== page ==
Verla: I do that with all my books, Andrea... try to fit the
character name to the book
ErinS: has anyone been to utah?? we have SOME very unusual names
Jen_: and then it defines the character
Jaina: Tanya, I agree.  I have the book because it's fun to read
and think about.
tgseale: Ok, 11-9.  I'm on it.  just a sec
WriterMel: It sounds very interesting.....
EricJ: Not ACTUALLY...Just saying, imagine they were making a
movie, and wanted you to make a cameo--Which part would you pick?
Andrea: Like Heber, Erin;)
Verla: when I've done historical stories, I have looked up "the
most popular names" for a historical period to make sure at least most
of my characters' names "fit"
EricJ: If there's any character you WOULDN'T want to
joanclr: As far as names, I've read it's best not to have too many
"odd" names all together - have one or two that are unusual, but others
that are more ordinary, so the readers don't get overwhelmed
ErinS: he he Andrea!  good point!
Verla: sometimes my names have to do with the story itself
Cana: Interesting concept Eric
dystar: I love the names JK Rowling picks
mrsFields: My main male character still doesn't have a name and I'm
30,000 words into the story
Verla: Another thing to avoid is names that start with the same
letter or sound a lot alike.  Readers can get very confused and forget
who is who
WriterMel: Eric, how neat!  Because that's what I do... I AM the
character when I write.
tgseale: Those born on 11-9 face a tremendous temptation to give
themselves completely to the here and now, to earthy pleasures of all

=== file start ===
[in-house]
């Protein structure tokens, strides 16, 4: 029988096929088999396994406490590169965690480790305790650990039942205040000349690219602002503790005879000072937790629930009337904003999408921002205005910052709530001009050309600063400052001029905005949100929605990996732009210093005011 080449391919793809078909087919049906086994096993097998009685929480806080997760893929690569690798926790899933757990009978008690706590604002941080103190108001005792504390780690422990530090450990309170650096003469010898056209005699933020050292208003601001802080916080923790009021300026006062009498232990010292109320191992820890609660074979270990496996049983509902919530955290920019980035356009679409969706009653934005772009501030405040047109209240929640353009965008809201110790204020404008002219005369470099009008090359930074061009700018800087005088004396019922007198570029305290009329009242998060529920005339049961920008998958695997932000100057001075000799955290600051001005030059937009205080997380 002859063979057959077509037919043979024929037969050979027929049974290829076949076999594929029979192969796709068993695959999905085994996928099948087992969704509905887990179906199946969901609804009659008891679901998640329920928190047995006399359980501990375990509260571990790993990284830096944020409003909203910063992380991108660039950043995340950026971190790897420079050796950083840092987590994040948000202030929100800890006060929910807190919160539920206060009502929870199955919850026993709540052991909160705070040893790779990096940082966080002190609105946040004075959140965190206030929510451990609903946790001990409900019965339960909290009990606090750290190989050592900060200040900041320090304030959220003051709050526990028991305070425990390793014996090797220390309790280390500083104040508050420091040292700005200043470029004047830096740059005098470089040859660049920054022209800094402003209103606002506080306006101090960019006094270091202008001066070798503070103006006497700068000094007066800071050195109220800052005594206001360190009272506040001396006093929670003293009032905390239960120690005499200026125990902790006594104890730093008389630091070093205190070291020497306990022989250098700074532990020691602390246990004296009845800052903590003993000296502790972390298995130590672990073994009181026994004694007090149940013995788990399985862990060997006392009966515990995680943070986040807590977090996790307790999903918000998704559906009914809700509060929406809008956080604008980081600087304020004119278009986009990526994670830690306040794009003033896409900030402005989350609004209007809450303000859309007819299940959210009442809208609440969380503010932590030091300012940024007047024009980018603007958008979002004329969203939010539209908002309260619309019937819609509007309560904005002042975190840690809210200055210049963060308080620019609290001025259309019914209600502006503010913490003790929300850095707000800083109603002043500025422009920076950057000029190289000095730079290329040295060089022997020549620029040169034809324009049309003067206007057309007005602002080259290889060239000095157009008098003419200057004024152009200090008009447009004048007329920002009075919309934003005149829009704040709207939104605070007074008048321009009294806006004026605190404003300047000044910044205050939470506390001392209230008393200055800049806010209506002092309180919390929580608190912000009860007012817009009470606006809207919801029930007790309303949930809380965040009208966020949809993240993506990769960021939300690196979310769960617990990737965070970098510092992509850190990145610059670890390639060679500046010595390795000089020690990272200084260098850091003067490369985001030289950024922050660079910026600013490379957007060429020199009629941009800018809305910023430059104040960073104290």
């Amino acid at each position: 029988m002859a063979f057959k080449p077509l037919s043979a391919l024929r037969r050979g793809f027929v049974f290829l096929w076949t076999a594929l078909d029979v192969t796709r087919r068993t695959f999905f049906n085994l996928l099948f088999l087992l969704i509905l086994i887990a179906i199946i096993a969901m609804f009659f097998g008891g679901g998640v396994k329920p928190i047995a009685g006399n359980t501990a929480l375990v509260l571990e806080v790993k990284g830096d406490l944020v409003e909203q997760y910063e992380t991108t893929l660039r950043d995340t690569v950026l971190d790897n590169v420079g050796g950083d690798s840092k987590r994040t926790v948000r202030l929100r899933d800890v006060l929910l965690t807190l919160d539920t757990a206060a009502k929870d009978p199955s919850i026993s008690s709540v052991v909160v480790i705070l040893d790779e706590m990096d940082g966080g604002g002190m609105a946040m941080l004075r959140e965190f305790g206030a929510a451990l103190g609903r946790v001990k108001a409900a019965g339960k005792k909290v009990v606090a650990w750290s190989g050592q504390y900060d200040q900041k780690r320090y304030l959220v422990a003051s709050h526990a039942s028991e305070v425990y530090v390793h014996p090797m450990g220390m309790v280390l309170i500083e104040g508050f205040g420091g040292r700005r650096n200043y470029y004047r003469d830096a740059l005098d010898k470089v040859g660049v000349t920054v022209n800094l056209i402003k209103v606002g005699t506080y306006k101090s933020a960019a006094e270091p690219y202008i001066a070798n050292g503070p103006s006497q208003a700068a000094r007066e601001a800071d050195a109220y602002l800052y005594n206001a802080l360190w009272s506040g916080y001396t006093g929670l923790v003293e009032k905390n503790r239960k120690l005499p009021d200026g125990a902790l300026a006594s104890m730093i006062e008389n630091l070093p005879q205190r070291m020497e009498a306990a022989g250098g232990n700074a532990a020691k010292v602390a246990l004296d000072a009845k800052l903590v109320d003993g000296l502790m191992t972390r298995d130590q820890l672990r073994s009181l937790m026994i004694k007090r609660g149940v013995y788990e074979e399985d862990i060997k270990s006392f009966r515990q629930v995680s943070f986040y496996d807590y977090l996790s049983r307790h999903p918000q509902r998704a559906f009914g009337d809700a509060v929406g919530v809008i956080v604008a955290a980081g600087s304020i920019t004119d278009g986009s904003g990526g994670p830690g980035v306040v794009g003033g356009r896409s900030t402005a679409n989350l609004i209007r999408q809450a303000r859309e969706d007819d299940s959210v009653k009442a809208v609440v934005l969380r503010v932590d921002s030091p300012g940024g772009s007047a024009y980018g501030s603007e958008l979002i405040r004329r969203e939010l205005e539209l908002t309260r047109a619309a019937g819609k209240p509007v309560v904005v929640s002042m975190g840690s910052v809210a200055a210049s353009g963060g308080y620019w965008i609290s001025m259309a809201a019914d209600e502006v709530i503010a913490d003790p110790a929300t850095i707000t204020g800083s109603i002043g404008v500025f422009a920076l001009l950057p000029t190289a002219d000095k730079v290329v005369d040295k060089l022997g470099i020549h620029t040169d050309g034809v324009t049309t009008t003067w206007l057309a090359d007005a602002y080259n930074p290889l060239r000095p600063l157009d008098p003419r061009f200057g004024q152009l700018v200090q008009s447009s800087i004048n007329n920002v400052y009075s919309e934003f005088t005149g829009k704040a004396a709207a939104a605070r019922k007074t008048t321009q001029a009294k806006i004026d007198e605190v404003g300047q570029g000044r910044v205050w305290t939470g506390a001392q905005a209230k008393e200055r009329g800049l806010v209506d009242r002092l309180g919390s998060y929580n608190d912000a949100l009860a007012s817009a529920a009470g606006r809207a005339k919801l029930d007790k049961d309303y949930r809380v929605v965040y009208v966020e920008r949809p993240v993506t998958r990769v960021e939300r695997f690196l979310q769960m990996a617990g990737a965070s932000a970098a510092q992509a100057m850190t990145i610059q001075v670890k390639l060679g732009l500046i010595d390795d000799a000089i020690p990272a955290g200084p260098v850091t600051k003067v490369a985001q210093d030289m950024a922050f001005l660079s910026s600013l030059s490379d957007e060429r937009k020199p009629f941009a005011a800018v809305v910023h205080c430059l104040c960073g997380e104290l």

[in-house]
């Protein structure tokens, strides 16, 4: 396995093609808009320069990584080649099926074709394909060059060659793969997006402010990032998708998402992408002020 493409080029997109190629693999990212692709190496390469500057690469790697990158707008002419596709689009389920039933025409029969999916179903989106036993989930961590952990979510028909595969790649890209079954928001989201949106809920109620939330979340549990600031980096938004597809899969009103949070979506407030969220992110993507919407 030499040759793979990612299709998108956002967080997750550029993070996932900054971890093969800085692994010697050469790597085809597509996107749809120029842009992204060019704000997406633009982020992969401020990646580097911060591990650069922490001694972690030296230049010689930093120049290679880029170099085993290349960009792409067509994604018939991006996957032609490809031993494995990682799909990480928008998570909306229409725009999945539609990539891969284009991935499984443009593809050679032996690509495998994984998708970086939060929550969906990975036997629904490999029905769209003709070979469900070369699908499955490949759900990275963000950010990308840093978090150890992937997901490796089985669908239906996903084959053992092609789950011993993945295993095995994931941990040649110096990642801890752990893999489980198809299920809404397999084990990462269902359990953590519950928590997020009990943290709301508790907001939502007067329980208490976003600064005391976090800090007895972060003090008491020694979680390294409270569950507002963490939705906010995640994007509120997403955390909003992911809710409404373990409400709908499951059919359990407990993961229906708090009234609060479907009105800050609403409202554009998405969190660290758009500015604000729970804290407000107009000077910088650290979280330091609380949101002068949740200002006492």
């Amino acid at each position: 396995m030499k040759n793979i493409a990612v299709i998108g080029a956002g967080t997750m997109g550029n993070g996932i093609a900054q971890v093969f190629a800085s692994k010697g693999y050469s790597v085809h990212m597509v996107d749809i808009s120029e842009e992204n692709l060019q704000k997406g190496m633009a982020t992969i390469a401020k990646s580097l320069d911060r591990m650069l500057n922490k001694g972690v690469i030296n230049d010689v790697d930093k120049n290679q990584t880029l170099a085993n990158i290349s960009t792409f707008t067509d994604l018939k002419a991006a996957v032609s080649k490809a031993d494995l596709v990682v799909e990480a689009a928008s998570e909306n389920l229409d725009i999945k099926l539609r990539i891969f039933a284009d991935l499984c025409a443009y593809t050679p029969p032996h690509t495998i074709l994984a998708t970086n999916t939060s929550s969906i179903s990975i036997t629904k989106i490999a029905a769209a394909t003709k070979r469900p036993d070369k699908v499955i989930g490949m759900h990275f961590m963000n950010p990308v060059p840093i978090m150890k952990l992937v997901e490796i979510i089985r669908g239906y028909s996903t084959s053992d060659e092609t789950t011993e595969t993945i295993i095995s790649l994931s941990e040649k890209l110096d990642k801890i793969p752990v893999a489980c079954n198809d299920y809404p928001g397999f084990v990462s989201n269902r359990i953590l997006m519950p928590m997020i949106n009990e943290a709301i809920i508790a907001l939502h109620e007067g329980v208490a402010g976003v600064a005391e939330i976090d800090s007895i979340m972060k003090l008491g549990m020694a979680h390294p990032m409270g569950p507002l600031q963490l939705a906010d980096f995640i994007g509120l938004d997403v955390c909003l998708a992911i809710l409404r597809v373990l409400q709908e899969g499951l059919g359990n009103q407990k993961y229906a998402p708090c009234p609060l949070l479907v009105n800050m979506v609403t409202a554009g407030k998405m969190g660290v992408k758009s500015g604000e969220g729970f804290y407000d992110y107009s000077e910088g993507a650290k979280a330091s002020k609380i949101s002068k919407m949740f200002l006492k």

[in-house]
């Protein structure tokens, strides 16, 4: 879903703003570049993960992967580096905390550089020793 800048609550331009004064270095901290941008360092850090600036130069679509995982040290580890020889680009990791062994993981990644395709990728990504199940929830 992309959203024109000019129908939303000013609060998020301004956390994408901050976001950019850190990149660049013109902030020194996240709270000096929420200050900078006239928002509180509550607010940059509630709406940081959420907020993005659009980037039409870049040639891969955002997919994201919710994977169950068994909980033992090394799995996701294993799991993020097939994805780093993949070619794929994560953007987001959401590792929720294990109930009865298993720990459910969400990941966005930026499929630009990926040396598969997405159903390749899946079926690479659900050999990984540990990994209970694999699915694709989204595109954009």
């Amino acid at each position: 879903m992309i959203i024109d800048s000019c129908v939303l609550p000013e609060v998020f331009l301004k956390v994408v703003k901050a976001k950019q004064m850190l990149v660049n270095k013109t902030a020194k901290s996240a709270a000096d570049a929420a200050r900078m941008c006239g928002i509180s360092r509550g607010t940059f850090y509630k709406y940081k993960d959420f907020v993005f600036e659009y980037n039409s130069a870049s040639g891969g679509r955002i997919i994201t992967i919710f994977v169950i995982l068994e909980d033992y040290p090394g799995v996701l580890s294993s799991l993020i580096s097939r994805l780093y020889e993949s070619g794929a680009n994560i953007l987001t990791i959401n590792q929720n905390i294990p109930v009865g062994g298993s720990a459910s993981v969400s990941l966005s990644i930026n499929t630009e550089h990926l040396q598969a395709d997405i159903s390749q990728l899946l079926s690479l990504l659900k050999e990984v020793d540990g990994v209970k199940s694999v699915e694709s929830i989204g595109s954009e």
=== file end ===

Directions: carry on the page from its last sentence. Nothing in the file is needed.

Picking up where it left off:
types, and to submerge themselves in an unremitting search for
experiential heights.
Andrea: I often call my MC "MC" in the ms until I can find the
right name
joanclr: how about Jan 9 tgseale
Andrea: It's like with my own children, ha!
WriterMel: LOL!  LOL!  LOL!
WriterMel: Does that sound like me, Verla, Linda?
LindaJoy: I can't start a book till I know the name and what the
character wants
Jaina: Unless a character has renamed herself something very
original, I just find it too perfect of a coincidence that a character
has a truly unusual cool name.  Like... Asterisk  or something.
tgseale: Whether you subscribe to it or not, you can certainly
picture that kind of person, right?  And now can probably write a
paragraph about them???
WriterMel rolls ont he floor with laughter....
Jen_: verla, my three MC's in my YA all have "L" names...
joanclr: purposely, Jen?
WriterMel: oh, very true, TG.  I think it's a great tool for that.
Jen_: yup
tgseale: It goes on and on for two pages, but that's just the first
little blurb
dystar: useful tool
joanclr: Tgseale, where do you get those personality blurbs from?
ErinS: link to funny utah names
tgseale: Jan 9--The tough, hard-driging individuals born on 1-9 are
highly ambitious people, not only for themselves but for their family
members as well
Verla: okay... what's the main difference between a YA and an
adult novel?
dystar: the age of the mc?
Andrea: Shorter
ErinS: more sex?  :)
Verla: (two things that immediately come to my mind are length of
story and age of the Main Characters in them)
ponytailmo: fewer sub plots?
WriterMel: I'd say more intense... less genre oriented.
EricJ: Adult novels are WAYYYY too smug and self-absorbed.
Jaina: more angst?
WriterMel: LOL!  That too, Erin!
Maripat: Coming of age. and finding their independence
LindaJoy: YA novels tend to be tighter and usually end with hope
tgseale: The book is called THE SECRET LANGUAGE OF BIRTHDAYS:
PERSONALITY PROFILES FOR EACH DAY OF THE YEAR by Gary Godlschneider and Joost Elffers (Penguin)
Andrea: Adult lit wanders
dystar: ya's understand adult concepts -- they're just not that
interested in them
joanclr: cool tx :) tg
Cana: Adult lit is more wordy